The famous bronze equestrian statue of Charles IV of Spain, popularly known as "El Caballito" (the "Little Horse"); also by Manuel Tolsá, it was modelled on a statue by the French sculptor Girardon. The statue originally stood on the Zócalo, but after independence it was moved to various places in the city before finally ending up at its present site. El Caballito is located between the National Art Museum and the Palacio de Minería.
The National Art Museum
Palacelike building, designed by Italian architect Silvio Contri and completed in 1911 — a legacy of Europe-loving Porfirio Díaz’s era — was built to house the government’s offices of Communications and Public Works. Díaz occupied the opulent second-floor salon, where he welcomed visiting dignitaries. The National Museum of Art took over the building in 1982. Wander through the immense rooms with polished wooden floors as you view the wealth of paintings showing Mexico’s art development, primarily covering the period from 1810 to 1950.
The Palacio de Minería
Built c. 1800 by Manuel Tolsá in the French-influenced Neo-Classical style of the period. Until 1954 it housed the College of Mining Engineers.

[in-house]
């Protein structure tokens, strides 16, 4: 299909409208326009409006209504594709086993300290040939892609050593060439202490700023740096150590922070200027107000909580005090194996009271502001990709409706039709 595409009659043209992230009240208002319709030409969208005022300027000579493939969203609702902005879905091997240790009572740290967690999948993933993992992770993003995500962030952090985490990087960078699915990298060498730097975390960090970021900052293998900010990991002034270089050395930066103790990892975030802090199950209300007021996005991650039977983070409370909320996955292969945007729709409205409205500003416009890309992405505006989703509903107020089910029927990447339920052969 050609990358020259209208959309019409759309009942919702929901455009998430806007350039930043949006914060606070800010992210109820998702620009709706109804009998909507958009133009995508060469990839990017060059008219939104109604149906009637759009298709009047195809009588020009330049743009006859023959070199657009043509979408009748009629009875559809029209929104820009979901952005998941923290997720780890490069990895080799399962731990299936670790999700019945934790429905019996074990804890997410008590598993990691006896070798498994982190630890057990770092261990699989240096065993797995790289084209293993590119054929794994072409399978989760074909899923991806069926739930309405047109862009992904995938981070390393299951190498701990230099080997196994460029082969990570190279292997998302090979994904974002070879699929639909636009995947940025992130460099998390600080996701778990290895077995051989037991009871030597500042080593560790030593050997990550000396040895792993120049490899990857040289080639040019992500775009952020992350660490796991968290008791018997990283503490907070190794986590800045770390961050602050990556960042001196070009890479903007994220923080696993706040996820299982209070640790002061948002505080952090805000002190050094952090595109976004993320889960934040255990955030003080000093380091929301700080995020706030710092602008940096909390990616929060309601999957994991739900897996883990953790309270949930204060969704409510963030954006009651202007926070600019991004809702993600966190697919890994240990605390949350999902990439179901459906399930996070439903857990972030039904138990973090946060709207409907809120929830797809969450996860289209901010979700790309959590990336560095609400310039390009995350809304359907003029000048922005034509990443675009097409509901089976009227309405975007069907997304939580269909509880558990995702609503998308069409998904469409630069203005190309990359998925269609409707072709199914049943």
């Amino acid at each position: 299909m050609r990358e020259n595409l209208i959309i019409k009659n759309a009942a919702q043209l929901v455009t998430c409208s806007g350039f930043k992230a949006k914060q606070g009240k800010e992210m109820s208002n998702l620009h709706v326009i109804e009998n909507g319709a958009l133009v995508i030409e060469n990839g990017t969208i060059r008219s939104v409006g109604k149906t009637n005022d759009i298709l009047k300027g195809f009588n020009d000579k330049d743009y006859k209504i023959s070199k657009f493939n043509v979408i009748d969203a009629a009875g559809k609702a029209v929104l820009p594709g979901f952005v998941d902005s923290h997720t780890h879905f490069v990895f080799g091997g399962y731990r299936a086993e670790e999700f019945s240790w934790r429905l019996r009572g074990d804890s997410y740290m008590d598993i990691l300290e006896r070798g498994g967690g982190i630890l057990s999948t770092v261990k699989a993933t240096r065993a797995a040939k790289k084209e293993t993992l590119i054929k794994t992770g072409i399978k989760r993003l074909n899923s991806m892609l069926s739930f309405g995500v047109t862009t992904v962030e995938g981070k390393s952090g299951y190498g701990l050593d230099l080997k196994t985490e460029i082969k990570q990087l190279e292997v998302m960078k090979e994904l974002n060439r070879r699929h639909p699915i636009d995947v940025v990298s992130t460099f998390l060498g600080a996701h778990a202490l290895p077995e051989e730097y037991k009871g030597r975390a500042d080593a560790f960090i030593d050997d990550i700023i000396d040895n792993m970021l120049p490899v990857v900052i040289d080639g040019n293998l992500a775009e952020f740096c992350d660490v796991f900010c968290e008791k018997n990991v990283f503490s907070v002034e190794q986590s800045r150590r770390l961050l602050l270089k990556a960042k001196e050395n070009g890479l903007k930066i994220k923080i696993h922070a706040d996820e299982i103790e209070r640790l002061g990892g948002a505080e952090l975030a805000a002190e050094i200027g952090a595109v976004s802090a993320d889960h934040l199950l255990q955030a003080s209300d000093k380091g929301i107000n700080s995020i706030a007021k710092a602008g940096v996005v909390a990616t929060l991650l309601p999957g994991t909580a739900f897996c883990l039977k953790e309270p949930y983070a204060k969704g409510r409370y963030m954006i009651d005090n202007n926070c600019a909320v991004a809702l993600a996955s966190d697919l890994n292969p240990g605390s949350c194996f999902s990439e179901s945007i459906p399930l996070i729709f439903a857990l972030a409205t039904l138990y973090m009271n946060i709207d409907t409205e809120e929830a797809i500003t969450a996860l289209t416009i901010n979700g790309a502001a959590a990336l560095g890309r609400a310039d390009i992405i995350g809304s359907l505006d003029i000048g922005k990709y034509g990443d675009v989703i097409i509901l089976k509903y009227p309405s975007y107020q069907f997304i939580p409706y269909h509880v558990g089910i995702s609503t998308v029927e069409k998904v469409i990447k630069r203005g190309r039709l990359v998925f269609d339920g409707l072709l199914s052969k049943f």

North America includes Mexico, the United States, Canada, and Gotham City.The region temporarily existed as a Protectorate of His Imperial Majesty Emperor Norton I, with its capital being the city of San Francisco. Sadly, this term of benevolent ebullience lasted a brief two decades and ended c. 1880.The United States is now the dominant country of North America. It arose as a nation only 225 years ago after a successful rebellion against the British government under King George III. From a distance, it appears that the eastern coastlines of North and South America fit exactly into the west coast of Africa. In fact, about 250 million years ago these continents really were all connected in one land mass that we have named Pangaea.With such a foundation in tectonic unity, there is no doubt that someday soon the people on every continent of earth will realize their fundamental similarities. Expect massive leaps in creative output in your area!Text by Steve Smith.